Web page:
Should digital art be metaverse first?
Culture, X-Article

Should digital art be metaverse first?

Article brought to you by the SOPRG gallery operating in Somnium Space metaverse – on behalf of the gallery – Milan & Gustavo.

Metaverse art is one of the main things driving metaverse adoption, as it provides something to do with ease inside its confines. Meaning business logic for the metaverse is still somewhat scarce, except for the arts. For users, the main thing to do is watch art. Whether that is in the form of a concert or an art exhibit, experiencing art is one of the main use cases for the metaverse. This is partly because the people developing and providing the assets to populate the metaverse are artists themselves. So, it stands to reason that the first uses for the metaverse are art-related.

This begs the question of whether digital art should be conceived primarily for metaverse viewing. If people can purchase art because they thought it would look great in their house, then perhaps the same can apply to the metaverse. If people want to hold digital art in the form of NFT as a flex, and the place to have it stored —and flexed— is a metaverse property, then digital should try to make people understand how it would look in digital real estate.

Metaverse driving digital art

Some top-tier fashion brands have adopted the practice of having their products showcased in the metaverse. Gucci, for example, is already present in the Roblox metaverse and famously sold a digital purse for $4,115. What catches the eye most is that the purse is not an NFT, so it has no transferability and no use outside the Roblox metaverse. Like an ultra-expensive Fortnite skin. Others —like Ralph Lauren, Louis Vuitton, Nike, or Burberry— have leaped into the metaverse.

Nikeland, by Nike on the Roblox metaverse, is a place where people can play minigames that they invent while in it. The idea is to gear up with Nike digital sportswear and play whatever fun games one might think of, with almost total creative freedom. Like a child on a playground constantly suggesting new games. What is been described is a crossover between two of the main use cases for the metaverse: gaming and fashion. Because e-sports is such a profitable sector, it makes sense for Nike to make inroads through its sportswear design expertise. If e-sports are a sport, then Nike should avoid missing out.

Fashion is important because it allows people to customize their metaverse experience and be as unique as possible. If people are going to start using the metaverse in some form that is similar to real life, a key aspect of it is that no two people are 100% alike. Customization is going to be key and this will most likely come in how we make our avatars look like, how we dress them up, and what our real estate looks like on the inside. In short, artists are going to shape how the metaverse is going to look. Perhaps constantly.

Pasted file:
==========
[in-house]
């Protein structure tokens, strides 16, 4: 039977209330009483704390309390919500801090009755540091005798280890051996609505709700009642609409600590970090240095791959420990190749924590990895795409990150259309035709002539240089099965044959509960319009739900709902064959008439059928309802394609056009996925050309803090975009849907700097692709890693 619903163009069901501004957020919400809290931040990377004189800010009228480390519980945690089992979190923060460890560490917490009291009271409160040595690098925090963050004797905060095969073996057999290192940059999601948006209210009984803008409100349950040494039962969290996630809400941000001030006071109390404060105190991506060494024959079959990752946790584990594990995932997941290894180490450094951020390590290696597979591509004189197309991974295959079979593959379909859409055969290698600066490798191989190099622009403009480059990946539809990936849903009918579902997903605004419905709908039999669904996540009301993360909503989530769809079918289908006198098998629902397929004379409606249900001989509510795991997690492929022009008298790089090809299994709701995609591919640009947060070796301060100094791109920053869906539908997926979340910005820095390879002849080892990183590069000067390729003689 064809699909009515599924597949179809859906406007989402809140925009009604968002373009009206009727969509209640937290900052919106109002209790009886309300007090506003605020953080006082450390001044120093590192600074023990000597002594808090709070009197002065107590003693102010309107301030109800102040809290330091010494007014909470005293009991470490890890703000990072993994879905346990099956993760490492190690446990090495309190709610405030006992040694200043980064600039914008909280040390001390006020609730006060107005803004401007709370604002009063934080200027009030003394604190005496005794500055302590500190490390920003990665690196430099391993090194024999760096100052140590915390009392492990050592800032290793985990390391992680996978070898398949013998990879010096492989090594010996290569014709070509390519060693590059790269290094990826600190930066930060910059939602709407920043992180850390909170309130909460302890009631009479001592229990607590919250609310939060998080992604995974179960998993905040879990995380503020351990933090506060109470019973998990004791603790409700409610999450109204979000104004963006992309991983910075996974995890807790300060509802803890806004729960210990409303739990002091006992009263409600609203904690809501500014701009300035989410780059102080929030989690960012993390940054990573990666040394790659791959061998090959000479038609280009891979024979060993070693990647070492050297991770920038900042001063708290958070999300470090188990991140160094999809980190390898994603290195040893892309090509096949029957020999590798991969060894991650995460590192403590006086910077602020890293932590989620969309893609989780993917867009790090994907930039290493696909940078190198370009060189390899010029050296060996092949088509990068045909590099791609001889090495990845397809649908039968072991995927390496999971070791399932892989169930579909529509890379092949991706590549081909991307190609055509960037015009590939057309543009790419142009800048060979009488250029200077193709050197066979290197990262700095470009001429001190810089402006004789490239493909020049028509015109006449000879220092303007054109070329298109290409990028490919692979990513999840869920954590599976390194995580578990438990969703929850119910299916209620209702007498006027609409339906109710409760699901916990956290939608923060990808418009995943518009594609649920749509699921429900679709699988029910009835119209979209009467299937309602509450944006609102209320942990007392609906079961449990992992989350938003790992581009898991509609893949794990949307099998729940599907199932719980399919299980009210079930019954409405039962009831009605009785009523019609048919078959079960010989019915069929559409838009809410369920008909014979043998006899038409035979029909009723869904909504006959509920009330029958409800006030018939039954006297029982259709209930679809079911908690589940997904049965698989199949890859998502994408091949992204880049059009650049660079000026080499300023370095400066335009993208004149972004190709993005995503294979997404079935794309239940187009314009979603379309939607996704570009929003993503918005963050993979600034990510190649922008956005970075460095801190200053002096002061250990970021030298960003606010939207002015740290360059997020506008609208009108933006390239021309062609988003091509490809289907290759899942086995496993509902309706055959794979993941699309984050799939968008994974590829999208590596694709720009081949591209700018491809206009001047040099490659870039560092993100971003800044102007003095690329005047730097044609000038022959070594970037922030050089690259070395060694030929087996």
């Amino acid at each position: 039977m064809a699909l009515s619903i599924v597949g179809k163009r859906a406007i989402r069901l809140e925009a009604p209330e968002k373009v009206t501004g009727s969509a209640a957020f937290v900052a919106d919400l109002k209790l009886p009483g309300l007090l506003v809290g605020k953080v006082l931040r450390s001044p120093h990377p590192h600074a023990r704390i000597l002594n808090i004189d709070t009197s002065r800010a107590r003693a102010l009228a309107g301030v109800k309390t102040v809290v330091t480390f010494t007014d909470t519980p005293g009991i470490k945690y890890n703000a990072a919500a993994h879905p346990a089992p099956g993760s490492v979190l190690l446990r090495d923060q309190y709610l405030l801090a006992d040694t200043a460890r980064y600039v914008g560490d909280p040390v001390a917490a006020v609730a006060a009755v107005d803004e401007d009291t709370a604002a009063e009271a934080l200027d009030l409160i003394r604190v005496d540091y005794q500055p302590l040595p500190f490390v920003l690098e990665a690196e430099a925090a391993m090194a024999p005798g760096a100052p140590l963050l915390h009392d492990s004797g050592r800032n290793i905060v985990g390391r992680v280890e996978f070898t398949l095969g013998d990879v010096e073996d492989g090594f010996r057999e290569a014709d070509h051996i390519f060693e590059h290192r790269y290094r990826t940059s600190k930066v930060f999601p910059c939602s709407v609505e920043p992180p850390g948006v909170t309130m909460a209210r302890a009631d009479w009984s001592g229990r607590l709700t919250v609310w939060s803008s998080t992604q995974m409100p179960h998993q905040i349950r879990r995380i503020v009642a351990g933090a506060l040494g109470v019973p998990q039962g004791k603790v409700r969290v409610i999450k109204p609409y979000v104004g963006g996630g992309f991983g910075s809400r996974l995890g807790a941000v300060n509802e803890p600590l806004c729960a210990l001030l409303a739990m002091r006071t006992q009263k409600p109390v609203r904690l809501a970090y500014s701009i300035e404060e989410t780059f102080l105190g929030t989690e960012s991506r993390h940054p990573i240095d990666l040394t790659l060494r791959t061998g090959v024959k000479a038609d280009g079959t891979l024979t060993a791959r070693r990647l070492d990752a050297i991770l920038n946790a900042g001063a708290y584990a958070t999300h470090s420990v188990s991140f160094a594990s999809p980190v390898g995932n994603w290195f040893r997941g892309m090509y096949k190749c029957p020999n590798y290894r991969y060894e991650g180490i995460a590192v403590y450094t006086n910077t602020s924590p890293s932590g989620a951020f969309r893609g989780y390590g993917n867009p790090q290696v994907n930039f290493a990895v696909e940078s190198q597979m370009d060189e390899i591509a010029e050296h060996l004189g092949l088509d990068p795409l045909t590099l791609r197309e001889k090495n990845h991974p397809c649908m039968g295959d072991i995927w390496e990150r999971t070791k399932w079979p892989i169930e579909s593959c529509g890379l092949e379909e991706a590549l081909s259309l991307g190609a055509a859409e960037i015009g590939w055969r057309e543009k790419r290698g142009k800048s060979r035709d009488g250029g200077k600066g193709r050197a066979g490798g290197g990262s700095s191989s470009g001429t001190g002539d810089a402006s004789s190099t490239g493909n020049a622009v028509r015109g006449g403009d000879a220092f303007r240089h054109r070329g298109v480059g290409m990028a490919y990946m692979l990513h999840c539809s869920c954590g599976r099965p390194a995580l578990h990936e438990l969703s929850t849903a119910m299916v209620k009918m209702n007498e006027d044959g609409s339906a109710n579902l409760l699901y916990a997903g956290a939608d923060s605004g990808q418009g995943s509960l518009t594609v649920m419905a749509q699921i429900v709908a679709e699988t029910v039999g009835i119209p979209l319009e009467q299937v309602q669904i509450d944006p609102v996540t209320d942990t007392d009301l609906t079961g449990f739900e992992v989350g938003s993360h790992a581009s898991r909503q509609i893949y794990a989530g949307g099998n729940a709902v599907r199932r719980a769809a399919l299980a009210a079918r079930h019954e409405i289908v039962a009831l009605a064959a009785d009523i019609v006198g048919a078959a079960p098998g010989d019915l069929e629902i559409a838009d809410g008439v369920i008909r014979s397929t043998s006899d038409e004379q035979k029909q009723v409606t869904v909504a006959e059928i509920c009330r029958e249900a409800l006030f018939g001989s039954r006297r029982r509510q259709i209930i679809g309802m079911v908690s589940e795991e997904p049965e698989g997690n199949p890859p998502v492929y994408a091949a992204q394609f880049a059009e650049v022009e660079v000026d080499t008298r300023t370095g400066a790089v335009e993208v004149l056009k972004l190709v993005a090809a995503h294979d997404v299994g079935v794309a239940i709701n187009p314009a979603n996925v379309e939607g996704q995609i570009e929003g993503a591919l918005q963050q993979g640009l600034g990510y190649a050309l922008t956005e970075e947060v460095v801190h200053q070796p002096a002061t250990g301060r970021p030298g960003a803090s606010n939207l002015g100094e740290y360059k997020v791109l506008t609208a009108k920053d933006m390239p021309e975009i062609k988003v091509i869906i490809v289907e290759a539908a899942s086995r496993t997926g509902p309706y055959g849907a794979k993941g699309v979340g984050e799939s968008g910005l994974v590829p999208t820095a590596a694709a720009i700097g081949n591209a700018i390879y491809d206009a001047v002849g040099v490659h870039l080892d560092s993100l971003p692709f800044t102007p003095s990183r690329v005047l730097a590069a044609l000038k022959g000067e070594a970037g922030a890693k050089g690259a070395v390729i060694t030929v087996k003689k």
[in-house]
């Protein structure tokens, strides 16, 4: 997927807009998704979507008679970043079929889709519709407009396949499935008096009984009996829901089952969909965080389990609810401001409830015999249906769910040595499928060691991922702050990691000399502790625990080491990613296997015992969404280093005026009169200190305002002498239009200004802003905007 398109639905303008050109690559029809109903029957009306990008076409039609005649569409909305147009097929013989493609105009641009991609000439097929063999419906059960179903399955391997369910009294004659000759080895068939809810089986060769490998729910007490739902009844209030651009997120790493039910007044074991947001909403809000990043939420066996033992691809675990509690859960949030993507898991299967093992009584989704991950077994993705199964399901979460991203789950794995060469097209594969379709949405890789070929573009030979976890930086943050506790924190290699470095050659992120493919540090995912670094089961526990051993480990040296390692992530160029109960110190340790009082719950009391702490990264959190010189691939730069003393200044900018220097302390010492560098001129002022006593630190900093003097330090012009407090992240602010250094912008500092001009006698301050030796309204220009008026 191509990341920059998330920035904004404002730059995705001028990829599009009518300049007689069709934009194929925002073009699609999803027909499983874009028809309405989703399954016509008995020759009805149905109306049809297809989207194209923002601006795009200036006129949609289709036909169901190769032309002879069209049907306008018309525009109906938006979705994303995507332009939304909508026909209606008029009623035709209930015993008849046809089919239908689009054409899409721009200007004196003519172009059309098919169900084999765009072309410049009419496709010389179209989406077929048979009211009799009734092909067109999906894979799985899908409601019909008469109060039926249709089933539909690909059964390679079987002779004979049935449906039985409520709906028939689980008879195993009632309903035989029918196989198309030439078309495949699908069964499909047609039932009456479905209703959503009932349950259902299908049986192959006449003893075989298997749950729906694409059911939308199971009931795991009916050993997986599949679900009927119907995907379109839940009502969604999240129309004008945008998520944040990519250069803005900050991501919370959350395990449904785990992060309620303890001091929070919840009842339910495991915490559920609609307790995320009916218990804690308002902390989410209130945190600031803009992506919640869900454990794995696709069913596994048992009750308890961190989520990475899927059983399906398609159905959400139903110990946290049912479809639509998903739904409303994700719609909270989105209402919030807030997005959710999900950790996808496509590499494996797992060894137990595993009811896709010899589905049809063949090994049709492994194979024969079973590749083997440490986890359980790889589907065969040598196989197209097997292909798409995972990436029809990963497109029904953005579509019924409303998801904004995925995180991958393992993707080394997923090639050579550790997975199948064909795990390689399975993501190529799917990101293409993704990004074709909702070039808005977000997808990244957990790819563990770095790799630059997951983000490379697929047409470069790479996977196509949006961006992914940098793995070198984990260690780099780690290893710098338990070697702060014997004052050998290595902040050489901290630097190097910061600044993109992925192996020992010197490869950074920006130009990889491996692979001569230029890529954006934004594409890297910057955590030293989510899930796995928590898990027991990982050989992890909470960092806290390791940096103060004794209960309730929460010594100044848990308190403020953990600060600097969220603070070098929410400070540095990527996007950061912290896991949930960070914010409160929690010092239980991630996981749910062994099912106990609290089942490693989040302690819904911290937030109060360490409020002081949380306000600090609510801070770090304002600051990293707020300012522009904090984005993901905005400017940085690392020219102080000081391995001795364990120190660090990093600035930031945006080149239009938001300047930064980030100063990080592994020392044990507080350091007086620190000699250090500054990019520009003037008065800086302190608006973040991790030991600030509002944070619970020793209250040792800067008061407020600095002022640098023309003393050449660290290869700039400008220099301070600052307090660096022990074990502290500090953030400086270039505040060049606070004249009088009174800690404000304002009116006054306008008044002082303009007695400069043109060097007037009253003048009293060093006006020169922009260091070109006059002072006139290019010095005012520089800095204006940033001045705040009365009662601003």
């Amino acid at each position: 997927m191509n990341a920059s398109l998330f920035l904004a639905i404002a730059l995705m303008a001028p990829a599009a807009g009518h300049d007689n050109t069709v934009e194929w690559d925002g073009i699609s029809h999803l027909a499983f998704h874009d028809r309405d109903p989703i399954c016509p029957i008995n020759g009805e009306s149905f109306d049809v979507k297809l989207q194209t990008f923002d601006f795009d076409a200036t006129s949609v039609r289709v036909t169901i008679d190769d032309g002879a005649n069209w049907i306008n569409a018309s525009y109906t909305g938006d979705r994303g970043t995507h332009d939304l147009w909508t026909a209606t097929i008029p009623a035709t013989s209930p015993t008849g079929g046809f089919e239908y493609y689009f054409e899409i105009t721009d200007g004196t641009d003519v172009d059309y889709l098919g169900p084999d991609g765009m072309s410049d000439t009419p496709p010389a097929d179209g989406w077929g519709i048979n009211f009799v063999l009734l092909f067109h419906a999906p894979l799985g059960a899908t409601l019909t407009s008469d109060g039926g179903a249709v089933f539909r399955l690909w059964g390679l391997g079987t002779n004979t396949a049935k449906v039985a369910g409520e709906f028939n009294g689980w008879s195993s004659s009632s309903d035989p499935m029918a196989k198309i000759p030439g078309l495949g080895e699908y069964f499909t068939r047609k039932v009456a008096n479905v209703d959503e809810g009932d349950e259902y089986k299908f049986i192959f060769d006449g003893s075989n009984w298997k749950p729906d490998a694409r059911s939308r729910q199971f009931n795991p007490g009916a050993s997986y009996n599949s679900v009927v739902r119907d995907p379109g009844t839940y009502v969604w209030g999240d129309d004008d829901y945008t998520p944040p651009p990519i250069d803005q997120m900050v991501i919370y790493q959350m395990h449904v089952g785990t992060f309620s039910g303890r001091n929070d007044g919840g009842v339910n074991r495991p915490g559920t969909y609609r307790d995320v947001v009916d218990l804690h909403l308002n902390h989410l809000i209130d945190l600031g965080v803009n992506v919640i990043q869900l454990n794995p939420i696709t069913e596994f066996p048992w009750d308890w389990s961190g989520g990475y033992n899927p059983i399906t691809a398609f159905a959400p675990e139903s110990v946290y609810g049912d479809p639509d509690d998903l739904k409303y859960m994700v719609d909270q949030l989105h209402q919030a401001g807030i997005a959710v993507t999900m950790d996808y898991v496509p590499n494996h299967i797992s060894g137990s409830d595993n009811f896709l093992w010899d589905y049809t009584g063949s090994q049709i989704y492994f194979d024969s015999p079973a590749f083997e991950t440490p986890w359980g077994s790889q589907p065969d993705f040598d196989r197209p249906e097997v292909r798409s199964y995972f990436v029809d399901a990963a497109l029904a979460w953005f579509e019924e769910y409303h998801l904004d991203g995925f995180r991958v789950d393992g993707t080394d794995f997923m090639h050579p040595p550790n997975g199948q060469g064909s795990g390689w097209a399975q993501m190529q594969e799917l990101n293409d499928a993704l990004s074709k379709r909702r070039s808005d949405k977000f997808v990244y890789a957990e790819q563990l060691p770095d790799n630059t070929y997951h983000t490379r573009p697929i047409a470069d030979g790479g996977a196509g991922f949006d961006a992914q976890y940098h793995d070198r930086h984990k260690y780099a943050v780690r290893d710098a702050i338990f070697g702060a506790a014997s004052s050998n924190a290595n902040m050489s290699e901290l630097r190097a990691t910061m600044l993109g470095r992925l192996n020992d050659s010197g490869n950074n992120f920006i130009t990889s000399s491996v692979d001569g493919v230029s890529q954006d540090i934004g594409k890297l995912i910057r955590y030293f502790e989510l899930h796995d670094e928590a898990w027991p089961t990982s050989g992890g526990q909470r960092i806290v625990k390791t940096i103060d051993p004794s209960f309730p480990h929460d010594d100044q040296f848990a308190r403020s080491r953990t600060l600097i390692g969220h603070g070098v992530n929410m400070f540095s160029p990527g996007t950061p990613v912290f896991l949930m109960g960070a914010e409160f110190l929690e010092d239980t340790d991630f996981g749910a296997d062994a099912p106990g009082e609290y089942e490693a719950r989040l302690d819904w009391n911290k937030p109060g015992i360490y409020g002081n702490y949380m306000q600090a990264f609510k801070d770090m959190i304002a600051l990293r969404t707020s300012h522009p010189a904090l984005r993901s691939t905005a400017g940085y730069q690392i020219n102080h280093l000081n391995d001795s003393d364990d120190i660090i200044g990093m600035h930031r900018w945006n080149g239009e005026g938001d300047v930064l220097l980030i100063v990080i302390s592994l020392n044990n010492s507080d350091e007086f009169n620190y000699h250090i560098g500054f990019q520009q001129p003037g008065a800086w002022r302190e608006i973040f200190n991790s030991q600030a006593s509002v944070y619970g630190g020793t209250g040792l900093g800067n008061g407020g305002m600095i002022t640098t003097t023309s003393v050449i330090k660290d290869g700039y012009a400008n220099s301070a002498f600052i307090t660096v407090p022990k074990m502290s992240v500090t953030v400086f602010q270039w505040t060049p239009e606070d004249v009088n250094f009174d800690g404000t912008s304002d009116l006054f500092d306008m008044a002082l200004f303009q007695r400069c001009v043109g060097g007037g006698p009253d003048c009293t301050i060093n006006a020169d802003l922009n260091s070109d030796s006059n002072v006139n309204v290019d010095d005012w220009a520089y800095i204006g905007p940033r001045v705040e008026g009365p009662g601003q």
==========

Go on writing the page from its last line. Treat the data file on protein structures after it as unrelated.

Metaverse art galleries and museums

Art galleries have behaved traditionally —in some sense— the same way a platform does. That is, they have connected artists with collectors, collectors with curators, and have generally been the place where interesting art-related things happen. So, why shouldn’t this be the case in the metaverse? It would be one of the places where you can get traffic without having to do the additional sales pitch of the metaverse, although some of it still needs to be done. Art has been at the core of Web3 development, especially with the emergence of NFTs. In a still primitive metaverse setting, perhaps the art galleries that get in earlier will get ahead and make a name for themselves.

Indeed, the metaverse is still nascent, people still need to adopt it, and more ways of using the technology have to be understood. Art galleries have everything in their favor to contribute to its more mainstream adoption. Just like fashion brands are contributing in their way by allowing people to personalize their avatars and have branded experiences.

Jiří Školník, Czech painter – NFT art

Should artists do metaverse-first art?

If we follow this logic of what the use of digital art will be, then the answer is yes. Because a person should understand how that piece of art will look in this metaverse setting, be it a house that the avatar will inhabit, an item inside the house, or something else.

The metaverse is the most obvious way for people to end up enjoying digital visual art. NFT artists that are interested in producing art that can be viewed in engaging ways should consider doing art to be viewed in the metaverse, and not just stored in a cold wallet. At the end of the day, it’s not the same to create a physical, real-life installation to be put in a public space, as it is to produce art for closed settings.

Art and the metaverse are intertwined, especially as the development of the spaces, landscape, public spaces, and real estate will be done by artists. Moreover, many of the use cases for the metaverse are art-related. Whether it is concerts, digital runway fashion shows, or just viewing an art gallery (e.g. our SOPRG).

All the best for the coming Christmas – SOPRG team from Prague

December 13, 2022

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